33. M102    Hart,Thomas,J    06-30-1982    Supervisor    Maintenance    28.50 p/h
  34. J309    Jones,Steve,W    02-23-1990    Janitor    Janitorial    15.50 p/h
  35. A124    White,Mary,H    03-15-1990    Assembler    Assembly    8.75 p/h
  36. Q365    Miles,Frank,R    12-01-1999    Inspector    Quality    16.25 p/h
  37. A316    Roberts,Andy,P    07-30-2006    Assembler    Assembly    8.00 p/h
  38. S554    William,Terry,K    03-3-2005    Expeditor    Stock Room    9.00 p/h
  39. R078    Norris,Chris,K    04-17-2003    Clerk    Shipping/Recieving    9.00 p/h
  40. X832    Anderson,Jane,M    03-23-1992    VP Operations    Mangement    33.00 p/h
  41. X111    Kelly,Mark,D    05-29-1989    Engineer    Engineering    26.75 p/h
  42.  
Also note that you can say &lt;$in&gt; or <tt>readline $in</tt> because those are the same thing. Don't combine them :)

For more information, reading the "Practical Reference Tricks" chapter in <i>Intermediate Perl</i>. Good luck :)
Jun 27 '08 #3

KevinADC
Expert 2.5K+
P: 4,059
The Schwartzian Transform is a type of cached-key sort. The basic form is a map-sort-map using an anonymous array to carry the original datum and the sortable form:

Expand|Select|Wrap|Line Numbers
  1. @sorted_items =
  2. map { $_->[0] }
  3. sort { ... }
  4. map { [$_, ...] }
  5. @items;
  6.  
Fill in the bits to created the sortable form and the way to sort, and that's it. You get out a sorted list of the input elements which you can then use for the next bit (instead of creating completely new strings as you do):

Expand|Select|Wrap|Line Numbers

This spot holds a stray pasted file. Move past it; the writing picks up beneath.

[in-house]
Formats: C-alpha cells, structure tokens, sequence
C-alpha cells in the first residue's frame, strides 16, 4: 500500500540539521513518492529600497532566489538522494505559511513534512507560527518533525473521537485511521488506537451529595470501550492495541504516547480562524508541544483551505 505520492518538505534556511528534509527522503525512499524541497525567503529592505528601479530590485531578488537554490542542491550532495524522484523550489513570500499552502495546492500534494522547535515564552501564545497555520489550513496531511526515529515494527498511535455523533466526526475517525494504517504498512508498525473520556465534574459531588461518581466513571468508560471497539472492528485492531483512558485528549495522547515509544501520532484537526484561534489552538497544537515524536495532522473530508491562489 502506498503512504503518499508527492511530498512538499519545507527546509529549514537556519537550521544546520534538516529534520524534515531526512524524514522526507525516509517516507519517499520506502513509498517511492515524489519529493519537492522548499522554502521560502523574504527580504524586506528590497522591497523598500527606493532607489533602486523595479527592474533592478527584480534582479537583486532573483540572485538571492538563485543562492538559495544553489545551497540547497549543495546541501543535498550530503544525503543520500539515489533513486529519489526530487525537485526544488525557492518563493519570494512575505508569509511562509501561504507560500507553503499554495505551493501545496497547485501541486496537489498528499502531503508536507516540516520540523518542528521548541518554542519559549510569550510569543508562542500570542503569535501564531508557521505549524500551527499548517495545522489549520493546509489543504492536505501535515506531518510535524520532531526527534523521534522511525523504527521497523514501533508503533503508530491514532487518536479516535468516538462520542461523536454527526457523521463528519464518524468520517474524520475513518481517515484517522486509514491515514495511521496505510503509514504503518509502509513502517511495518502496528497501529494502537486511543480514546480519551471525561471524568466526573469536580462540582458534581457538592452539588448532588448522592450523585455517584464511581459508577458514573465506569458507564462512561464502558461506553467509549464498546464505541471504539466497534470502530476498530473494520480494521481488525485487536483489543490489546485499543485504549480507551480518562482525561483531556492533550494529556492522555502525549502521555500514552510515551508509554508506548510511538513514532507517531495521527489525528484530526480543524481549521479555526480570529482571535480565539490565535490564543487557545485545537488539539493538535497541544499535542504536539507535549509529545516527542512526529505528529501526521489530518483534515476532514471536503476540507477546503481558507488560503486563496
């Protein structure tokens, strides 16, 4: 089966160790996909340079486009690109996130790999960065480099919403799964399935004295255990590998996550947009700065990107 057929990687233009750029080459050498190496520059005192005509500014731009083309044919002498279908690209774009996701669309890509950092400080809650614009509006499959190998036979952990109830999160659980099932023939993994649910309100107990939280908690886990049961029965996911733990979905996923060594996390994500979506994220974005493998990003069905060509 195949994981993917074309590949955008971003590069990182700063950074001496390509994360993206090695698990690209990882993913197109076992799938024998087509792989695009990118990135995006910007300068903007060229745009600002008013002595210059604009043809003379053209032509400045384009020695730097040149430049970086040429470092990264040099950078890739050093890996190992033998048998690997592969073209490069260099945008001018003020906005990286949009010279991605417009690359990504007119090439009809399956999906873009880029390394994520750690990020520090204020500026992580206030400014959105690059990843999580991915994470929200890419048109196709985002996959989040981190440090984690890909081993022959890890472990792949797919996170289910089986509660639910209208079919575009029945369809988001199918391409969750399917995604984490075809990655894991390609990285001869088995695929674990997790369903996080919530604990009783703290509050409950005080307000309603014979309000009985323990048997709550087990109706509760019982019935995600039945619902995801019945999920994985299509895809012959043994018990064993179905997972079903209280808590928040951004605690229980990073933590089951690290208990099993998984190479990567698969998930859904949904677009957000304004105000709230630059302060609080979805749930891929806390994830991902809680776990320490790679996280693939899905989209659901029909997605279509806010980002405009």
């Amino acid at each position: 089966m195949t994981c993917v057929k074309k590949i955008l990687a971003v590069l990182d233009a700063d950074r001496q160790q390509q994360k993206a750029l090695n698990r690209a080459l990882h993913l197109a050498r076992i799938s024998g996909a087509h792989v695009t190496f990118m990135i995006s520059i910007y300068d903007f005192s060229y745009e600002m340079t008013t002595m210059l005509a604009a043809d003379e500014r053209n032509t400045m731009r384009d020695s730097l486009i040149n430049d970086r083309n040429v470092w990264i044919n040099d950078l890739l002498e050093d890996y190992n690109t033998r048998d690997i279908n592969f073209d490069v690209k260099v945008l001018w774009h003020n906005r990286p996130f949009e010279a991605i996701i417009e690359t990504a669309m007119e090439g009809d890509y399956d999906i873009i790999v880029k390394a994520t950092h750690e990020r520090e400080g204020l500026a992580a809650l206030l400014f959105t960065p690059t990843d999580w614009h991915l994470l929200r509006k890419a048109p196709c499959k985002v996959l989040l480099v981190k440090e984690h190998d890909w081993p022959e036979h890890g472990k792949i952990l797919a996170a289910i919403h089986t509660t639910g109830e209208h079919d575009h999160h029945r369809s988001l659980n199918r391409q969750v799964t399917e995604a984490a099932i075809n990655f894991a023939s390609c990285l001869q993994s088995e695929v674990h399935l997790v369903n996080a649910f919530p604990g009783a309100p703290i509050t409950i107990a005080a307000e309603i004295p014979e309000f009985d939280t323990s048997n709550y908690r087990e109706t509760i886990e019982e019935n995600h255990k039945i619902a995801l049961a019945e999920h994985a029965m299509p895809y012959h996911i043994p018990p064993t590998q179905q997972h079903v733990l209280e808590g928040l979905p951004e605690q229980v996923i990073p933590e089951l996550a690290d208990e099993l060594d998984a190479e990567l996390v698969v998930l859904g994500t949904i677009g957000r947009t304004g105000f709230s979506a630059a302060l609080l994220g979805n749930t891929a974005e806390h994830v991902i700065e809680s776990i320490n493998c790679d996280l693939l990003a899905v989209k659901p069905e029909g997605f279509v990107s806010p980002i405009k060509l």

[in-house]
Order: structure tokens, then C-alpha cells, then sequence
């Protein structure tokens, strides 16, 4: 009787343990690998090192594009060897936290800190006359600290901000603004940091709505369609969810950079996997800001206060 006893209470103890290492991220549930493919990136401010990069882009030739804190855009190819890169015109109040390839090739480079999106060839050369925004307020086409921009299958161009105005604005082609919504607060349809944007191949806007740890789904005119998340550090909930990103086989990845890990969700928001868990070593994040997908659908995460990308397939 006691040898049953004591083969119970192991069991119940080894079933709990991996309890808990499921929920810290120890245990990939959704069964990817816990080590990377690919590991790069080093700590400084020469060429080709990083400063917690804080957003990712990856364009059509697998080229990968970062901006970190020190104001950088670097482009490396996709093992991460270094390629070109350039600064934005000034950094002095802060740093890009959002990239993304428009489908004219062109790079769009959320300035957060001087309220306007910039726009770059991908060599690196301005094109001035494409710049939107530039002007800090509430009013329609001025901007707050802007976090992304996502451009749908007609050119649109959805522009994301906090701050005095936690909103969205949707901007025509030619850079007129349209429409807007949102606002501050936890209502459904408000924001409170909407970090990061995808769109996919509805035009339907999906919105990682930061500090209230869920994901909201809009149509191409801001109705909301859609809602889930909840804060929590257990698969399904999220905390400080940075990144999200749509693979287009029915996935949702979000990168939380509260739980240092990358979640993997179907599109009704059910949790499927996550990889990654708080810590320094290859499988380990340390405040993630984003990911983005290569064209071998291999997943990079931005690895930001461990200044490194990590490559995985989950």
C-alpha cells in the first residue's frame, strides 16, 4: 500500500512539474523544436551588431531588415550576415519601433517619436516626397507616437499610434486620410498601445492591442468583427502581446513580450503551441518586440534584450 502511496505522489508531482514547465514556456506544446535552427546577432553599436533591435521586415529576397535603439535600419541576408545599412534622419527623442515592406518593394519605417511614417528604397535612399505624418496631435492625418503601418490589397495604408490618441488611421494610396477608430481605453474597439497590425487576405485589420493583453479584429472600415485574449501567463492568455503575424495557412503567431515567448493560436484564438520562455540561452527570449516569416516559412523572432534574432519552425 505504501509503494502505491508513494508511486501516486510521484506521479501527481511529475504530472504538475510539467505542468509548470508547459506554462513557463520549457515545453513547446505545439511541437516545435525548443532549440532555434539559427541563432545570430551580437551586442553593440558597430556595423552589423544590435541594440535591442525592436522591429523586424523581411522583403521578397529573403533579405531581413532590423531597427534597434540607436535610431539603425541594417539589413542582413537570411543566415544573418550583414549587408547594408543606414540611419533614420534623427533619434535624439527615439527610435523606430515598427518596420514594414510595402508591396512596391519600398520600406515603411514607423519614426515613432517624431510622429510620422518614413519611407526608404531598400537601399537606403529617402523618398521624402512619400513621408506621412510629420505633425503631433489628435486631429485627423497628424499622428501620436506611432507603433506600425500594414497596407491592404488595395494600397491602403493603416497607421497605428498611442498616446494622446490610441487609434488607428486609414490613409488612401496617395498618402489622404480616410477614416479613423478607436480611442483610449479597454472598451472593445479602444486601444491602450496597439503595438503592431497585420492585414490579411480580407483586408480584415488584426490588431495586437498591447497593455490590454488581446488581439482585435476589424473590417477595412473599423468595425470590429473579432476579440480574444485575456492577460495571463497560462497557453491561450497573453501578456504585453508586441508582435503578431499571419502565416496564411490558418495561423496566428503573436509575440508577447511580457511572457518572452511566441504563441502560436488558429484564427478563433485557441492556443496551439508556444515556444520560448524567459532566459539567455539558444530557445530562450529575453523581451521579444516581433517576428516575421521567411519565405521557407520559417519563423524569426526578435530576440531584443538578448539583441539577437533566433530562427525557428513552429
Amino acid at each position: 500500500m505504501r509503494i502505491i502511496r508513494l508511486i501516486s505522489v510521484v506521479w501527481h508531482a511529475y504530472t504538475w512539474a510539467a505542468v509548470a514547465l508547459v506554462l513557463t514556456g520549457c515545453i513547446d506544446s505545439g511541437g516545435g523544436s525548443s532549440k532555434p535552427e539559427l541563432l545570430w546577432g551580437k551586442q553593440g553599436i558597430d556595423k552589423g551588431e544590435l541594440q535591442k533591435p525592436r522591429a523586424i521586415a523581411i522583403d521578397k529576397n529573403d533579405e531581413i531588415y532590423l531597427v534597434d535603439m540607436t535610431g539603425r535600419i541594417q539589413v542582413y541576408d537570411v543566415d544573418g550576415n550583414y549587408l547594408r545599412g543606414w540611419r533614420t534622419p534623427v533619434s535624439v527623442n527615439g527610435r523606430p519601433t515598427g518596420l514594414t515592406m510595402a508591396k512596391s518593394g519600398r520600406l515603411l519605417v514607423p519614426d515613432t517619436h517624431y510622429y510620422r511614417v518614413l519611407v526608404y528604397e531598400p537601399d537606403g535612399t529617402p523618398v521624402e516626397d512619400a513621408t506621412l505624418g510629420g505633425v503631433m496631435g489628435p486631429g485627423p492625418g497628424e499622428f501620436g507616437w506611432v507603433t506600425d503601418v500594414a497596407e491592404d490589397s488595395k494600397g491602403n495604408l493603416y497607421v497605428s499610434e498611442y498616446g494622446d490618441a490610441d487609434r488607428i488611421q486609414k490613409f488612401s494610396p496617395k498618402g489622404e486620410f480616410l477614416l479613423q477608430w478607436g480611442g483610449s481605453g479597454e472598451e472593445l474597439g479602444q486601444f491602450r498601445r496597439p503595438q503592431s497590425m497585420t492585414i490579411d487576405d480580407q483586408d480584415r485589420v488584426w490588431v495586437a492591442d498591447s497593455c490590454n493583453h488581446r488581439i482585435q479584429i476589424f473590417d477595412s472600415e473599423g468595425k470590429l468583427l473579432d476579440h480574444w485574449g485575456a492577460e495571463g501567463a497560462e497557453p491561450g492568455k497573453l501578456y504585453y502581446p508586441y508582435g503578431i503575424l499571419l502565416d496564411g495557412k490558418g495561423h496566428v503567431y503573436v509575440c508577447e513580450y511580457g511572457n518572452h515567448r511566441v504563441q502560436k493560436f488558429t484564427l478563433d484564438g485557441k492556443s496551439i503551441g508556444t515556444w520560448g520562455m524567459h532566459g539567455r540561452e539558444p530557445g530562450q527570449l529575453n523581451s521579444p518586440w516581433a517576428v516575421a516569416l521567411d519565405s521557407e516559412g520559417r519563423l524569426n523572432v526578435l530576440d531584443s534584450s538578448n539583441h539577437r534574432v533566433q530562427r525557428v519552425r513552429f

1. #!/usr/bin/perl
  2. use strict;
  3. use warnings;
  4.  
  5. my %employees;
  6.  
  7. chomp( my @headers = split /\t/, <DATA> );
  8.  
  9. while (<DATA>) {
  10.     chomp;
  11.     my %hash;
  12.     @hash{@headers} = split/\t/;
  13.     $employees{ $hash{EmployeeID} } = \%hash;
  14.     }
  15.  
  16. my @sorted_keys = 
  17.     map { $_->[0] }
  18.     sort { $a->[1] cmp $b->[1] }
  19.     map {
  20.         my ($m,$d,$y) = split/-/, $employees{$_}{HireDate};
  21.         [$_, "$y$m$d"];
  22.         } 
  23.     keys %employees;
  24.  
  25. foreach my $key ( @sorted_keys )
  26.     {
  27.     print "$employees{$key}{Name} was hired on $employees{$key}{HireDate}\n";
  28.     }
  29.  
  30. __DATA__
  31. EmployeeID    Name    HireDate    Position    Department    Salary
  32. M011    Smith,John,T    01-12-1981    Welder    Maintenance    20.00 p/h
  33. M102    Hart,Thomas,J    06-30-1982    Supervisor    Maintenance    28.50 p/h
  34. J309    Jones,Steve,W    02-23-1990    Janitor    Janitorial    15.50 p/h
  35. A124    White,Mary,H    03-15-1990    Assembler    Assembly    8.75 p/h
  36. Q365    Miles,Frank,R    12-01-1999    Inspector    Quality    16.25 p/h
  37. A316    Roberts,Andy,P    07-30-2006    Assembler    Assembly    8.00 p/h
  38. S554    William,Terry,K    03-3-2005    Expeditor    Stock Room    9.00 p/h
  39. R078    Norris,Chris,K    04-17-2003    Clerk    Shipping/Recieving    9.00 p/h
  40. X832    Anderson,Jane,M    03-23-1992    VP Operations    Mangement    33.00 p/h
  41. X111    Kelly,Mark,D    05-29-1989    Engineer    Engineering    26.75 p/h
  42.  
Also note that you can say &lt;$in&gt; or <tt>readline $in</tt> because those are the same thing. Don't combine them :)

For more information, reading the "Practical Reference Tricks" chapter in <i>Intermediate Perl</i>. Good luck :)

I am honored you took the time to post your comments Brian. It is very much appreciated.

Regards,
Kevin
Jul 2 '08 #4